Safety of students, staff, and the community is our number one concern and the State of California has some of the strictest safety laws when it comes to school construction.  We have to comply with the Field Act, Alquist-Priolo Act, codes and standards of the Department of State Architect, and the California Geological Survey (CGS). Once Metro's fault maps showed active faults under Beverly Hills High School and El Rodeo School we had no choice both legally and morally to investigate and determine what, if any, active faults existed under our schools.  I am proud to report that the final authority for determining fault mapping, the CGS, has completely cleared our High School site of any active faulting and we are in the process of completing the same work at El Rodeo School.

A little background:

The Alquist-Priolo Earthquake Fault Zoning (AP) Act was passed into law following the destructive February 9, 1971, Mw 6.6 San Fernando earthquake. The AP Act provides a mechanism for reducing losses from surface fault rupture on a statewide basis. The intent of the AP Act is to ensure public safety by prohibiting the siting of most structures for human occupancy across traces of active faults that constitute a potential hazard to structures from surface faulting or fault creep.


The Division of the State Architect provides design and construction oversight for K-12 schools, community colleges, and various other state-owned and leased facilities. The Division also develops accessibility, structural safety, fire and life safety, and historical building codes and standards utilized in various public and private buildings throughout the State of California.


The Division of the State Architect (DSA) is the jurisdictional authority within the State of California that provides enforcement of the Field Act in order to provide safe schools. The DSA has been reviewing plans and overseeing the construction of public school buildings for over 70 years. In that time no pupil or teacher has been injured or killed due to the failure of a building from exposure to earthquake, snow, wind or other loads. In the history of the Field Act, very few school buildings have been so severely damaged in an earthquake as to require demolition. Public awareness of the success of the school program has discouraged any change to the program that might weaken it.


In April 1860 the California Legislature established the Geological Survey of California that has evolved during its 150 years of service, and several name changes, into today's modern California Geological Survey (CGS). Of course, the earliest history of CGS has its founding roots entwined with the discovery of gold in 1848.

CGS is dedicated to the fulfillment of its mission to provide scientific products and services about the state's geology, seismology and mineral resources that affect the health, safety, and business interests of the people of California.

CGS geoscientists, engineers and support staff take great pride in upholding the heritage of an organization that has a 150 year legacy of providing the highest quality of scientific and engineering products and services to the State of California.

Altiora Petimus (1860)


Can you spend Measure E funds on MTA?

The board sought and received two legal opinions from two different firms supporting the Board's ability to use Measure E funds to stop the proposed plan to tunnel under the High School.  We have shared these legal opinions with members of the Citizen Oversight Committee to review.  Our legal counsel found a relationship between MTA's plans to tunnel and our ability to develop the high school site as well as the District Office site.  In addition, our experts have provided data that supports our assertion that tunneling under our high school will require the district to spend additional Measure E funds to comply with safety requirements associated with the Field Act and the Department of State Architects; preliminary figures show up to 30% higher costs to build and develop the high school site.  We plan to spend between $150-170 million of the bond funds at the High School, so we are talking about tens of millions of dollars never contemplated when Measure E was passed by the voters.  By not fighting MTA, we will be taking tens of millions of dollars earmarked for classroom improvements and instead spending those dollars to reinforce foundations to striatal tunnels running under instructional buildings.  In addition, much of the seismic, soil, electrical, mechanical and geological studies that have been conducted to support our position of not tunneling under the High School were reports and work that would have had to be done regardless as a part of Measure E Bond program.  So to be clear, these reports were necessary to comply with state requirements to build at school sites regardless of the MTA.  In order to provide the community with the best possible oversight of the Bond Program, we have a Citizens Oversight Committee, and their minutes and audits of the Measure E Funds are available on our website and have been presented, debated, and approved at several public board meetings.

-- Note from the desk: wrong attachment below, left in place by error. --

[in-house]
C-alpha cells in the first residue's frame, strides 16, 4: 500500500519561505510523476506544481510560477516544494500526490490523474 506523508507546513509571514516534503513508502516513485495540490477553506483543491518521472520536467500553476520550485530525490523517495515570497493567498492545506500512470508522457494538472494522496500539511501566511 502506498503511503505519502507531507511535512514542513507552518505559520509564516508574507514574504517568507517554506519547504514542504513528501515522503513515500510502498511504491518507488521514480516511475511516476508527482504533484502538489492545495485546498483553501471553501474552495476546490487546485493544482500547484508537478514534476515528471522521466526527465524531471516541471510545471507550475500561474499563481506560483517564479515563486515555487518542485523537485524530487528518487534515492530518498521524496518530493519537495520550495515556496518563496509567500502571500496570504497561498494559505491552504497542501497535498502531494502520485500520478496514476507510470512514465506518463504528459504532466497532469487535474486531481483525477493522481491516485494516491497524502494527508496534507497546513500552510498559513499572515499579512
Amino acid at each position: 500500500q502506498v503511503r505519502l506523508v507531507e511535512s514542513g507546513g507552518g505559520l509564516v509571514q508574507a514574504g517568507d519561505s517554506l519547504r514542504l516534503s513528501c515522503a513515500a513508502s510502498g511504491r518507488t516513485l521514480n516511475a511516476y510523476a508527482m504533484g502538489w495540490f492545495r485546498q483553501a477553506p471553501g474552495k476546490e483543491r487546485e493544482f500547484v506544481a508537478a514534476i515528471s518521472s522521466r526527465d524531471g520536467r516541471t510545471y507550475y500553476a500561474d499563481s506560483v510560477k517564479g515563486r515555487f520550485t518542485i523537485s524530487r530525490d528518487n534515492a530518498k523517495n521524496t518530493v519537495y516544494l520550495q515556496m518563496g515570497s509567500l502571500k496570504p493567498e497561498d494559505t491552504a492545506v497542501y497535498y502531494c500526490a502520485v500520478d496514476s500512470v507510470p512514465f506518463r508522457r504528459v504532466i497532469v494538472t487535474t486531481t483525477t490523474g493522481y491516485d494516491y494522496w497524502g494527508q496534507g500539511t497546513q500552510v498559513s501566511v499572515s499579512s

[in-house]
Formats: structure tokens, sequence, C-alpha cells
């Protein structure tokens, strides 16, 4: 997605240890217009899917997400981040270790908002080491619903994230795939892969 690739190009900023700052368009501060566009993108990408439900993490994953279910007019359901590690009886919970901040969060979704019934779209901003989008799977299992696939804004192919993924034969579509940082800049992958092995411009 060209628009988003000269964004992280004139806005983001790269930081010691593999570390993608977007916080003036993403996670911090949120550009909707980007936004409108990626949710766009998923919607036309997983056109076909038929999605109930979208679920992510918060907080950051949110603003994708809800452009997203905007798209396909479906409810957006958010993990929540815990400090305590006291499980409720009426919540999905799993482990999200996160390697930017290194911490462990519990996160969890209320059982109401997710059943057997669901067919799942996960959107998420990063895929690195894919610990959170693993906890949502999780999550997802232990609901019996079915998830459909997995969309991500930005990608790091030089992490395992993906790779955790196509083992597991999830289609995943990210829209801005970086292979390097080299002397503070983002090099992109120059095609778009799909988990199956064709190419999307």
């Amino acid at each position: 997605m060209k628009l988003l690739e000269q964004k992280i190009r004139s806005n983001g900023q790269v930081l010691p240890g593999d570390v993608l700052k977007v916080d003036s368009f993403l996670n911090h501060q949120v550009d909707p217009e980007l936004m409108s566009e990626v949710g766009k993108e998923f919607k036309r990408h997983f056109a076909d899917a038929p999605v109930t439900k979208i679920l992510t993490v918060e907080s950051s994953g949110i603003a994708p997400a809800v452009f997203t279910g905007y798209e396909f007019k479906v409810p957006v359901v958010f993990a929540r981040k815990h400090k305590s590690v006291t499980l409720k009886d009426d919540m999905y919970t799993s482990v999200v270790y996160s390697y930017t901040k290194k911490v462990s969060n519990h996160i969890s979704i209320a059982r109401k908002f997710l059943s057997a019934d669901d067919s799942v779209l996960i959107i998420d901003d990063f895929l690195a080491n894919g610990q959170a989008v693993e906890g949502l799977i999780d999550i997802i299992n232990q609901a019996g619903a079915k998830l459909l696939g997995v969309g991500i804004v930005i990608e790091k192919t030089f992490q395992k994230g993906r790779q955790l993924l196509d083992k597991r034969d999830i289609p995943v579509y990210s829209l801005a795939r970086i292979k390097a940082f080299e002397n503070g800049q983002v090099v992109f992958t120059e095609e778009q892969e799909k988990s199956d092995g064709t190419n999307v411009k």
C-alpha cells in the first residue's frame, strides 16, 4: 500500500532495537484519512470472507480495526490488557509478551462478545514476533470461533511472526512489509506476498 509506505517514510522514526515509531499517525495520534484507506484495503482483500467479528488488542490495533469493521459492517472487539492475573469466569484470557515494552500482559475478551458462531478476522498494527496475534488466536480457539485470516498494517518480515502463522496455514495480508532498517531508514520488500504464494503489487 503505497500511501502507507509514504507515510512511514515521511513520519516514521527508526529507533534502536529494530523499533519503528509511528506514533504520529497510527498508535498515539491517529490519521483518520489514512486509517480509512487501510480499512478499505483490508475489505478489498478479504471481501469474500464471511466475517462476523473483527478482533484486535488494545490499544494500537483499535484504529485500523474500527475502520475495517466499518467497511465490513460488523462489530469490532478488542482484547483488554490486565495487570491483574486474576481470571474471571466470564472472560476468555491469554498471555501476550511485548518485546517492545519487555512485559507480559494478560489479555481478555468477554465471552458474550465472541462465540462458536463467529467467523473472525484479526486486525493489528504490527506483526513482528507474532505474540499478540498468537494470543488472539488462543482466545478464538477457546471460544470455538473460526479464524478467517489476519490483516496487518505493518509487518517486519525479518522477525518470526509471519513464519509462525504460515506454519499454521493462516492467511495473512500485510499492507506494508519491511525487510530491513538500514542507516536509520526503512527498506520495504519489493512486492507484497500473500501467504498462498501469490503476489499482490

To learn more about how and what we have spent Measure E bond funds on, I encourage you to visit the website: CITIZENS OVERSIGHT COMMITTEE PAGE. 

Knowledge is power.  While we can all agree that it would be better if we did not have to spend these funds on seismic studies and legal fees, the reality is that in order to ensure the safety of our schools and the ability to plan and prepare school sites for the 21st Century, we need as much flexibility as possible.  Having subway tunnels running directly under classroom spaces, when the MTA cannot guarantee our safety and those tunnels will have a direct impact on the costs and our ability to fully develop the site in the future is just not what a good steward of our schools would allow to happen without a fight.  This fight costs money.



We share the common goal of providing the best possible education for our children.
Brian David Goldberg, PhD
Beverly Hills Unified School District Governing Board Member